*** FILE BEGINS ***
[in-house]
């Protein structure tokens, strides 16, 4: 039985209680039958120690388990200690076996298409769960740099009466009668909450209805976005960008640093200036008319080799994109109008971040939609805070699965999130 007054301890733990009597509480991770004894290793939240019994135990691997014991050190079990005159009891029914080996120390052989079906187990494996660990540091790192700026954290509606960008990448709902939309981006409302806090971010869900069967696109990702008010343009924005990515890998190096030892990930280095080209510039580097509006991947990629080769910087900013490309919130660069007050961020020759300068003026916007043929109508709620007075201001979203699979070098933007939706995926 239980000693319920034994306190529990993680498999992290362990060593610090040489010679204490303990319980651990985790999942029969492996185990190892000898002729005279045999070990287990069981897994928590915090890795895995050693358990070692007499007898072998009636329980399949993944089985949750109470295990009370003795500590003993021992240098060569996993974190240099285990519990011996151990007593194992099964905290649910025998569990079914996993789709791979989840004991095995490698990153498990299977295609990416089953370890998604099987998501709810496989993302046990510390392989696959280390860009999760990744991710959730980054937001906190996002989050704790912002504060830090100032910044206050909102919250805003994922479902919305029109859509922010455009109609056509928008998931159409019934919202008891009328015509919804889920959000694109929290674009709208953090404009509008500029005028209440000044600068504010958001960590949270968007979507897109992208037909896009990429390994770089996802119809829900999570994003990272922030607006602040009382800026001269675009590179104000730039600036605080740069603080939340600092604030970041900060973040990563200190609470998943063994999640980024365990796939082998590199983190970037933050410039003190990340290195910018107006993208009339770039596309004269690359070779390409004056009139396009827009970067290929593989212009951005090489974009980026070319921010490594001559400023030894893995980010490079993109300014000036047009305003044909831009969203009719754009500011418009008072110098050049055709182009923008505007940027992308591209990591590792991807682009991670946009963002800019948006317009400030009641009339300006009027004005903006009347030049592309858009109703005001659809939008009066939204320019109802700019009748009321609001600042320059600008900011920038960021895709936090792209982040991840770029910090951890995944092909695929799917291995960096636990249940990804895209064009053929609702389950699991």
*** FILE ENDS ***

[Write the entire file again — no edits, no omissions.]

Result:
[in-house]
């Protein structure tokens, strides 16, 4: 039985209680039958120690388990200690076996298409769960740099009466009668909450209805976005960008640093200036008319080799994109109008971040939609805070699965999130 007054301890733990009597509480991770004894290793939240019994135990691997014991050190079990005159009891029914080996120390052989079906187990494996660990540091790192700026954290509606960008990448709902939309981006409302806090971010869900069967696109990702008010343009924005990515890998190096030892990930280095080209510039580097509006991947990629080769910087900013490309919130660069007050961020020759300068003026916007043929109508709620007075201001979203699979070098933007939706995926 239980000693319920034994306190529990993680498999992290362990060593610090040489010679204490303990319980651990985790999942029969492996185990190892000898002729005279045999070990287990069981897994928590915090890795895995050693358990070692007499007898072998009636329980399949993944089985949750109470295990009370003795500590003993021992240098060569996993974190240099285990519990011996151990007593194992099964905290649910025998569990079914996993789709791979989840004991095995490698990153498990299977295609990416089953370890998604099987998501709810496989993302046990510390392989696959280390860009999760990744991710959730980054937001906190996002989050704790912002504060830090100032910044206050909102919250805003994922479902919305029109859509922010455009109609056509928008998931159409019934919202008891009328015509919804889920959000694109929290674009709208953090404009509008500029005028209440000044600068504010958001960590949270968007979507897109992208037909896009990429390994770089996802119809829900999570994003990272922030607006602040009382800026001269675009590179104000730039600036605080740069603080939340600092604030970041900060973040990563200190609470998943063994999640980024365990796939082998590199983190970037933050410039003190990340290195910018107006993208009339770039596309004269690359070779390409004056009139396009827009970067290929593989212009951005090489974009980026070319921010490594001559400023030894893995980010490079993109300014000036047009305003044909831009969203009719754009500011418009008072110098050049055709182009923008505007940027992308591209990591590792991807682009991670946009963002800019948006317009400030009641009339300006009027004005903006009347030049592309858009109703005001659809939008009066939204320019109802700019009748009321609001600042320059600008900011920038960021895709936090792209982040991840770029910090951890995944092909695929799917291995960096636990249940990804895209064009053929609702389950699991």